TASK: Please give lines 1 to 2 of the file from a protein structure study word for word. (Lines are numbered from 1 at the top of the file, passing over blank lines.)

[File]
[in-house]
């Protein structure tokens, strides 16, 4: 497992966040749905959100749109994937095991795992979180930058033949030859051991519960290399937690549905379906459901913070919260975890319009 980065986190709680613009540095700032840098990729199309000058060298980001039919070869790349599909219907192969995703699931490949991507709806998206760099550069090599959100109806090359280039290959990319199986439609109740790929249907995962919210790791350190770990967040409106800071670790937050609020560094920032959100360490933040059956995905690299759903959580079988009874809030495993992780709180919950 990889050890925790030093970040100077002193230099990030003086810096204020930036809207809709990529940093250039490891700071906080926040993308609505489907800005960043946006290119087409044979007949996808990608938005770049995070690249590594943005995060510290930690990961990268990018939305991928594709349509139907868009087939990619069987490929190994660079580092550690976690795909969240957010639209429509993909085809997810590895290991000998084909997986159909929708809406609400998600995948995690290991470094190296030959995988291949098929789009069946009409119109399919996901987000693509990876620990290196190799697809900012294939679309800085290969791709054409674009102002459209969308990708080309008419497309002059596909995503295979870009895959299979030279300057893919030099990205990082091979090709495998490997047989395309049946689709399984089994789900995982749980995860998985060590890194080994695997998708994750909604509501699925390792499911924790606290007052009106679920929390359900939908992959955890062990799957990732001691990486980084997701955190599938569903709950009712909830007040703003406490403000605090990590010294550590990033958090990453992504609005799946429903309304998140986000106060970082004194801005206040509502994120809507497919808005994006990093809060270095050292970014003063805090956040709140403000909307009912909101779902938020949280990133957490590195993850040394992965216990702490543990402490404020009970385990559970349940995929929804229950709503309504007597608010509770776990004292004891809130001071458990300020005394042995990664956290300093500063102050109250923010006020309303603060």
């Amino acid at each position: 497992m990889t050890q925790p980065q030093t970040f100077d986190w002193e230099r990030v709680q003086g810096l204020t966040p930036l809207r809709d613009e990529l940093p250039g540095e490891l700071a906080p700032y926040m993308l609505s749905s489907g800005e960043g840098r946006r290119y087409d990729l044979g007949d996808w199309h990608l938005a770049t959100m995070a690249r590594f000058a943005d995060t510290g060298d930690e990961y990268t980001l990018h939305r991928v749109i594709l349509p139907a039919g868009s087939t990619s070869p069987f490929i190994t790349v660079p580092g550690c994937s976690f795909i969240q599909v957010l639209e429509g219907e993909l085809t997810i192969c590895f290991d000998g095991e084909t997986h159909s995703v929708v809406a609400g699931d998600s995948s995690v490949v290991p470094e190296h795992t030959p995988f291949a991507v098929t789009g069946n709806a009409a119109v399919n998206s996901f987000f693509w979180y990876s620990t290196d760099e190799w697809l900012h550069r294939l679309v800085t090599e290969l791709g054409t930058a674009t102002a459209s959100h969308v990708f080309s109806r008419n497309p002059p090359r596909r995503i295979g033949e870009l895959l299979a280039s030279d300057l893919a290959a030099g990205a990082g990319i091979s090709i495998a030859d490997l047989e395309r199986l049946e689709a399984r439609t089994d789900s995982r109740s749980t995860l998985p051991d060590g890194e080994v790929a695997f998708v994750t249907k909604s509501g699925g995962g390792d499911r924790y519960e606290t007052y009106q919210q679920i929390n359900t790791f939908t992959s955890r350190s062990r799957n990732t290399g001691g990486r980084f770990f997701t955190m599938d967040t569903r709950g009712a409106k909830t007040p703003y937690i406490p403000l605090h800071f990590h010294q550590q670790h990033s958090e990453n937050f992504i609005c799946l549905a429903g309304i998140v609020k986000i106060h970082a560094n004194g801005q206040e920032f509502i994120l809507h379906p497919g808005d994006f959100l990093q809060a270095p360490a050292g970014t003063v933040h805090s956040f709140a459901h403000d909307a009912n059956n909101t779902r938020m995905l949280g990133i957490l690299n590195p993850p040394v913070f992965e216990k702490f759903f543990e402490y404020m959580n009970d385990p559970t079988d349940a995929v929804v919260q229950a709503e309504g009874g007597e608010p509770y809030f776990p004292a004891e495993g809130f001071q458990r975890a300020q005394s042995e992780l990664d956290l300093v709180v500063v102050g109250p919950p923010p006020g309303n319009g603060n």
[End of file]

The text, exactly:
[in-house]
């Protein structure tokens, strides 16, 4: 497992966040749905959100749109994937095991795992979180930058033949030859051991519960290399937690549905379906459901913070919260975890319009 980065986190709680613009540095700032840098990729199309000058060298980001039919070869790349599909219907192969995703699931490949991507709806998206760099550069090599959100109806090359280039290959990319199986439609109740790929249907995962919210790791350190770990967040409106800071670790937050609020560094920032959100360490933040059956995905690299759903959580079988009874809030495993992780709180919950 990889050890925790030093970040100077002193230099990030003086810096204020930036809207809709990529940093250039490891700071906080926040993308609505489907800005960043946006290119087409044979007949996808990608938005770049995070690249590594943005995060510290930690990961990268990018939305991928594709349509139907868009087939990619069987490929190994660079580092550690976690795909969240957010639209429509993909085809997810590895290991000998084909997986159909929708809406609400998600995948995690290991470094190296030959995988291949098929789009069946009409119109399919996901987000693509990876620990290196190799697809900012294939679309800085290969791709054409674009102002459209969308990708080309008419497309002059596909995503295979870009895959299979030279300057893919030099990205990082091979090709495998490997047989395309049946689709399984089994789900995982749980995860998985060590890194080994695997998708994750909604509501699925390792499911924790606290007052009106679920929390359900939908992959955890062990799957990732001691990486980084997701955190599938569903709950009712909830007040703003406490403000605090990590010294550590990033958090990453992504609005799946429903309304998140986000106060970082004194801005206040509502994120809507497919808005994006990093809060270095050292970014003063805090956040709140403000909307009912909101779902938020949280990133957490590195993850040394992965216990702490543990402490404020009970385990559970349940995929929804229950709503309504007597608010509770776990004292004891809130001071458990300020005394042995990664956290300093500063102050109250923010006020309303603060």